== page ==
By Franklin M. Drilon
Former Senate President
I strongly support the resolution filed by Sen. Risa Hontiveros, urging the Marcos administration to collaborate with the International Criminal Court (ICC).
A close collaboration with the ICC is important as a means to uphold the Philippines’ commitment to promoting human rights and justice.
I laud and support Senator Hontiveros’ resolution. We must adhere to our international legal obligations.
Former President Duterte may have successfully and unilaterally closed the door to the ICC, but President Marcos now has the power to unlock it.
In the ruling of the Supreme Court in the case of Pangilinan v. Cayetano, the Court asserted that a withdrawing state remains obligated to fulfill its obligations under the ICC Statute, including financial commitments and cooperation in ongoing investigations and proceedings.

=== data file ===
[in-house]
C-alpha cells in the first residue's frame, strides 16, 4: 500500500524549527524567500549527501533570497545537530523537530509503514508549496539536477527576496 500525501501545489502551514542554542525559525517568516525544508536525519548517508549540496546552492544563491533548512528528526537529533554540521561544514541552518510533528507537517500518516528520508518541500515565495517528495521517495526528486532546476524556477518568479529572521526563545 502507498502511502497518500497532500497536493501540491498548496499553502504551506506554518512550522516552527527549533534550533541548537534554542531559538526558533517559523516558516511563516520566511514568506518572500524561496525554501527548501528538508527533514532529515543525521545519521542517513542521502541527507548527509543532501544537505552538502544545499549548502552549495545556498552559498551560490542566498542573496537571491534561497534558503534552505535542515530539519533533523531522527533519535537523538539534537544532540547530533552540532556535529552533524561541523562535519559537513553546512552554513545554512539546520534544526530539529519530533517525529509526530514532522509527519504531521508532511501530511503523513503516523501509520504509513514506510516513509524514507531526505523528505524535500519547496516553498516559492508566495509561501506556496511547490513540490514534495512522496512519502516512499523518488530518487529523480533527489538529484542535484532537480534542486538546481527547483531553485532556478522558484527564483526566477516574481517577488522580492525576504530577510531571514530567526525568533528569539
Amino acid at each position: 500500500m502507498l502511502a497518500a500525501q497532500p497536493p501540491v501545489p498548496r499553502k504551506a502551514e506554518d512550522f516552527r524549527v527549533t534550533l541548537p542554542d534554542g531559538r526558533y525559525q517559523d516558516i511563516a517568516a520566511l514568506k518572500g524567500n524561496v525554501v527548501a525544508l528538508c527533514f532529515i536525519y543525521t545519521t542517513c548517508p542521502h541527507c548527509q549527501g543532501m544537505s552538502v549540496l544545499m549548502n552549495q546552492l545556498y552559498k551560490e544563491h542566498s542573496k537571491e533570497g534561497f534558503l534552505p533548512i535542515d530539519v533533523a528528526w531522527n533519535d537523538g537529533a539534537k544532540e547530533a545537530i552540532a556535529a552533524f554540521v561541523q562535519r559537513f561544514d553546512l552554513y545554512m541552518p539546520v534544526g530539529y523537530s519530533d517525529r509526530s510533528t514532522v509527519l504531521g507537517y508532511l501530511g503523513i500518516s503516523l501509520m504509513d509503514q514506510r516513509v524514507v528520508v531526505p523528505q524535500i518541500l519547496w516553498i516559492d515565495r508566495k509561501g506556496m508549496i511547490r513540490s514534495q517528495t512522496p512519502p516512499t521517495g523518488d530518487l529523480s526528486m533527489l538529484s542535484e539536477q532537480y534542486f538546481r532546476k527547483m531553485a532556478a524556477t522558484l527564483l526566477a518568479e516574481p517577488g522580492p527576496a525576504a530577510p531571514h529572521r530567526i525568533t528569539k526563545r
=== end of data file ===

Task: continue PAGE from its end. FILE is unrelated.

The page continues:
Its withdrawal shall not affect any cooperation with the Court in connection with criminal investigations and proceedings in relation to which the withdrawing State had a duty to cooperate and which were commenced prior to the date on which the withdrawal became effective, nor shall it prejudice in any way the continued consideration of any matter which was already under consideration by the Court prior to the date on which the withdrawal became effective.
President Ferdinand Marcos Jr. has the legal authority to allow the Philippines to rejoin the ICC without the need for Senate concurrence.
In my view, the concurrence of the Senate is not necessary for the Philippines to rejoin the ICC. The Philippines can rejoin the ICC without returning to the Senate. The President can rely on the original resolution or ratification, as it remains valid and in effect.